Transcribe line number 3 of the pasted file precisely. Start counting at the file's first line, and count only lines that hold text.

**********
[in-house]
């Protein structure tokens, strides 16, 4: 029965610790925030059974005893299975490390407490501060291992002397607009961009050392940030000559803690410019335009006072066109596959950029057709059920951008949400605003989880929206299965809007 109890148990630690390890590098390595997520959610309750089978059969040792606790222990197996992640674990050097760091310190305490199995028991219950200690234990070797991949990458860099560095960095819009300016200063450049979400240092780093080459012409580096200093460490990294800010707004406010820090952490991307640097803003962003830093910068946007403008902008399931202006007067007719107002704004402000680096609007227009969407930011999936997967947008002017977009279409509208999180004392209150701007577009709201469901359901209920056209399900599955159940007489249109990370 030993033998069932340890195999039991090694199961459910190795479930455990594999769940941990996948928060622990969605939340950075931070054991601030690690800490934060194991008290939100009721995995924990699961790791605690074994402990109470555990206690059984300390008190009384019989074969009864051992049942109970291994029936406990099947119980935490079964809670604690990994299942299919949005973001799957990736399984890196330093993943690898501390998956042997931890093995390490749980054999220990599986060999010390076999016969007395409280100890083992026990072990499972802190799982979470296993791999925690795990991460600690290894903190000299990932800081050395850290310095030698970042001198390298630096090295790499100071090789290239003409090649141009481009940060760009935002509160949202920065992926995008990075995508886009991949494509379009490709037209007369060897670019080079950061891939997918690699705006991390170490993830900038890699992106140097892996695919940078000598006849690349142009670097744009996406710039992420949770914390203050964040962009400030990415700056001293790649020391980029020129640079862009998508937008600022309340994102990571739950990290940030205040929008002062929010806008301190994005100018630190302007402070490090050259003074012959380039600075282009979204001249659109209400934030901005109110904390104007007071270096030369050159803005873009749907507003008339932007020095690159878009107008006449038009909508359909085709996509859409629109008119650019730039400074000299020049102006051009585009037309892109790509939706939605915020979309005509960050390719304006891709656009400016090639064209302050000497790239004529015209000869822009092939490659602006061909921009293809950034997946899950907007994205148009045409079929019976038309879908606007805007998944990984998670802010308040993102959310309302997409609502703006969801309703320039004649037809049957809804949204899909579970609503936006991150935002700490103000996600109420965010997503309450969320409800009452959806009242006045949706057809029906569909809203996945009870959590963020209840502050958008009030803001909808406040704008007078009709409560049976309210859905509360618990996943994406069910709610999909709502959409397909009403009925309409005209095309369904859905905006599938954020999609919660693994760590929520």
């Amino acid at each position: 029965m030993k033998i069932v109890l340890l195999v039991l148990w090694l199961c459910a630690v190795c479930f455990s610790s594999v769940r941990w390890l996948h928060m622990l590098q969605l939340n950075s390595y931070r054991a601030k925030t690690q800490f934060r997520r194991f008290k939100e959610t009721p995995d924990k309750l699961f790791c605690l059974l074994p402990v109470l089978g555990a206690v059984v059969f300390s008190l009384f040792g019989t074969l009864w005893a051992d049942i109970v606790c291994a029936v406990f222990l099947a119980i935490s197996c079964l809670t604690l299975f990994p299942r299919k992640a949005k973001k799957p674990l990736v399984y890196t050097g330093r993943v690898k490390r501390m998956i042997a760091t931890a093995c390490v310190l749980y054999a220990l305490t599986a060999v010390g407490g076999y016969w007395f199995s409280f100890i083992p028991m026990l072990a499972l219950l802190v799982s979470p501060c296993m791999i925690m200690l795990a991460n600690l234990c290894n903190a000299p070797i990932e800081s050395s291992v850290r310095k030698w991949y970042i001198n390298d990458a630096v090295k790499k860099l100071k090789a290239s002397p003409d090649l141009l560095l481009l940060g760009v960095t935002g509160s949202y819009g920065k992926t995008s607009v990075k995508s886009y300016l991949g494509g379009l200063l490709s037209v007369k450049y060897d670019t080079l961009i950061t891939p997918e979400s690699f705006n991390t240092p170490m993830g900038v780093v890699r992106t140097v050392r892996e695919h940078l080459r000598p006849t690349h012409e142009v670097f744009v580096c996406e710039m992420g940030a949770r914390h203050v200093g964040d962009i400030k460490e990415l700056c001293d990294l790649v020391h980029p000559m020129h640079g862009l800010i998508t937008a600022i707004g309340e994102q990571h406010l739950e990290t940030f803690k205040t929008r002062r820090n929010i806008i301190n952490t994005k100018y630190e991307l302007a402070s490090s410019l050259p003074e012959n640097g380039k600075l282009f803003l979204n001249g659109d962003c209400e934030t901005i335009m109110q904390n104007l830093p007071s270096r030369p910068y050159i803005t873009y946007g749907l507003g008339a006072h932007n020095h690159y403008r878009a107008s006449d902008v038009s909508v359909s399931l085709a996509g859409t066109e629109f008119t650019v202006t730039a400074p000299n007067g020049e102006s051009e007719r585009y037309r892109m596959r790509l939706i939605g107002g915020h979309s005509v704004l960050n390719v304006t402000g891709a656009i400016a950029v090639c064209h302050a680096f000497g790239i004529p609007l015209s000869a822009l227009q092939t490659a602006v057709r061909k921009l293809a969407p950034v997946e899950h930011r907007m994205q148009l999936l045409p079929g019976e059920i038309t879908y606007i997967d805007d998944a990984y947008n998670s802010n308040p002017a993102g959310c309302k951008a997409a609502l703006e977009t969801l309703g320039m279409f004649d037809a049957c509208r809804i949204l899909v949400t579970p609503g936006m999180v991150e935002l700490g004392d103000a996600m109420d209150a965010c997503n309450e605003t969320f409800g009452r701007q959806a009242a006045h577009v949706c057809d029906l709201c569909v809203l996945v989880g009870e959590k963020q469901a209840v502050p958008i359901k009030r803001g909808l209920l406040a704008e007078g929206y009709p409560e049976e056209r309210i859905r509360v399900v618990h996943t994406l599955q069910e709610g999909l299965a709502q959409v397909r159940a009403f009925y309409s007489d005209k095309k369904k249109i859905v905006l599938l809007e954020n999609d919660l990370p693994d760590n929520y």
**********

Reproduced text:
């Amino acid at each position: 029965m030993k033998i069932v109890l340890l195999v039991l148990w090694l199961c459910a630690v190795c479930f455990s610790s594999v769940r941990w390890l996948h928060m622990l590098q969605l939340n950075s390595y931070r054991a601030k925030t690690q800490f934060r997520r194991f008290k939100e959610t009721p995995d924990k309750l699961f790791c605690l059974l074994p402990v109470l089978g555990a206690v059984v059969f300390s008190l009384f040792g019989t074969l009864w005893a051992d049942i109970v606790c291994a029936v406990f222990l099947a119980i935490s197996c079964l809670t604690l299975f990994p299942r299919k992640a949005k973001k799957p674990l990736v399984y890196t050097g330093r993943v690898k490390r501390m998956i042997a760091t931890a093995c390490v310190l749980y054999a220990l305490t599986a060999v010390g407490g076999y016969w007395f199995s409280f100890i083992p028991m026990l072990a499972l219950l802190v799982s979470p501060c296993m791999i925690m200690l795990a991460n600690l234990c290894n903190a000299p070797i990932e800081s050395s291992v850290r310095k030698w991949y970042i001198n390298d990458a630096v090295k790499k860099l100071k090789a290239s002397p003409d090649l141009l560095l481009l940060g760009v960095t935002g509160s949202y819009g920065k992926t995008s607009v990075k995508s886009y300016l991949g494509g379009l200063l490709s037209v007369k450049y060897d670019t080079l961009i950061t891939p997918e979400s690699f705006n991390t240092p170490m993830g900038v780093v890699r992106t140097v050392r892996e695919h940078l080459r000598p006849t690349h012409e142009v670097f744009v580096c996406e710039m992420g940030a949770r914390h203050v200093g964040d962009i400030k460490e990415l700056c001293d990294l790649v020391h980029p000559m020129h640079g862009l800010i998508t937008a600022i707004g309340e994102q990571h406010l739950e990290t940030f803690k205040t929008r002062r820090n929010i806008i301190n952490t994005k100018y630190e991307l302007a402070s490090s410019l050259p003074e012959n640097g380039k600075l282009f803003l979204n001249g659109d962003c209400e934030t901005i335009m109110q904390n104007l830093p007071s270096r030369p910068y050159i803005t873009y946007g749907l507003g008339a006072h932007n020095h690159y403008r878009a107008s006449d902008v038009s909508v359909s399931l085709a996509g859409t066109e629109f008119t650019v202006t730039a400074p000299n007067g020049e102006s051009e007719r585009y037309r892109m596959r790509l939706i939605g107002g915020h979309s005509v704004l960050n390719v304006t402000g891709a656009i400016a950029v090639c064209h302050a680096f000497g790239i004529p609007l015209s000869a822009l227009q092939t490659a602006v057709r061909k921009l293809a969407p950034v997946e899950h930011r907007m994205q148009l999936l045409p079929g019976e059920i038309t879908y606007i997967d805007d998944a990984y947008n998670s802010n308040p002017a993102g959310c309302k951008a997409a609502l703006e977009t969801l309703g320039m279409f004649d037809a049957c509208r809804i949204l899909v949400t579970p609503g936006m999180v991150e935002l700490g004392d103000a996600m109420d209150a965010c997503n309450e605003t969320f409800g009452r701007q959806a009242a006045h577009v949706c057809d029906l709201c569909v809203l996945v989880g009870e959590k963020q469901a209840v502050p958008i359901k009030r803001g909808l209920l406040a704008e007078g929206y009709p409560e049976e056209r309210i859905r509360v399900v618990h996943t994406l599955q069910e709610g999909l299965a709502q959409v397909r159940a009403f009925y309409s007489d005209k095309k369904k249109i859905v905006l599938l809007e954020n999609d919660l990370p693994d760590n929520y």